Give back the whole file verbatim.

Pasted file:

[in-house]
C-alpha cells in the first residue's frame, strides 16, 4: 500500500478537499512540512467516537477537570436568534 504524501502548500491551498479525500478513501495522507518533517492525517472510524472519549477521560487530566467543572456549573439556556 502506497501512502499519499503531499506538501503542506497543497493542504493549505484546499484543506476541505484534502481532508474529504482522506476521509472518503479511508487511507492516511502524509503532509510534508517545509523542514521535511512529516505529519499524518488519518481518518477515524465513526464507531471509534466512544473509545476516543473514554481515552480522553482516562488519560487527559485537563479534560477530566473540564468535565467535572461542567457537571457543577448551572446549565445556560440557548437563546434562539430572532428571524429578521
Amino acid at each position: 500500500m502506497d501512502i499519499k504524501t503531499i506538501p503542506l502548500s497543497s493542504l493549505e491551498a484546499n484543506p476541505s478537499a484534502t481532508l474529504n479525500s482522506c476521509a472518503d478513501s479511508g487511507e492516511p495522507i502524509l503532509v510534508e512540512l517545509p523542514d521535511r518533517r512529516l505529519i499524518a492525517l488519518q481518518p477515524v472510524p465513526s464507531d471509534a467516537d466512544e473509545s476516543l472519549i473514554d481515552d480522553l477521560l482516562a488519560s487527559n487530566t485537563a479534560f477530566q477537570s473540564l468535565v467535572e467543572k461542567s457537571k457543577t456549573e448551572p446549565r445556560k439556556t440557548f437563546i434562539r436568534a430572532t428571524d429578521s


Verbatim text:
[in-house]
C-alpha cells in the first residue's frame, strides 16, 4: 500500500478537499512540512467516537477537570436568534 504524501502548500491551498479525500478513501495522507518533517492525517472510524472519549477521560487530566467543572456549573439556556 502506497501512502499519499503531499506538501503542506497543497493542504493549505484546499484543506476541505484534502481532508474529504482522506476521509472518503479511508487511507492516511502524509503532509510534508517545509523542514521535511512529516505529519499524518488519518481518518477515524465513526464507531471509534466512544473509545476516543473514554481515552480522553482516562488519560487527559485537563479534560477530566473540564468535565467535572461542567457537571457543577448551572446549565445556560440557548437563546434562539430572532428571524429578521
Amino acid at each position: 500500500m502506497d501512502i499519499k504524501t503531499i506538501p503542506l502548500s497543497s493542504l493549505e491551498a484546499n484543506p476541505s478537499a484534502t481532508l474529504n479525500s482522506c476521509a472518503d478513501s479511508g487511507e492516511p495522507i502524509l503532509v510534508e512540512l517545509p523542514d521535511r518533517r512529516l505529519i499524518a492525517l488519518q481518518p477515524v472510524p465513526s464507531d471509534a467516537d466512544e473509545s476516543l472519549i473514554d481515552d480522553l477521560l482516562a488519560s487527559n487530566t485537563a479534560f477530566q477537570s473540564l468535565v467535572e467543572k461542567s457537571k457543577t456549573e448551572p446549565r445556560k439556556t440557548f437563546i434562539r436568534a430572532t428571524d429578521s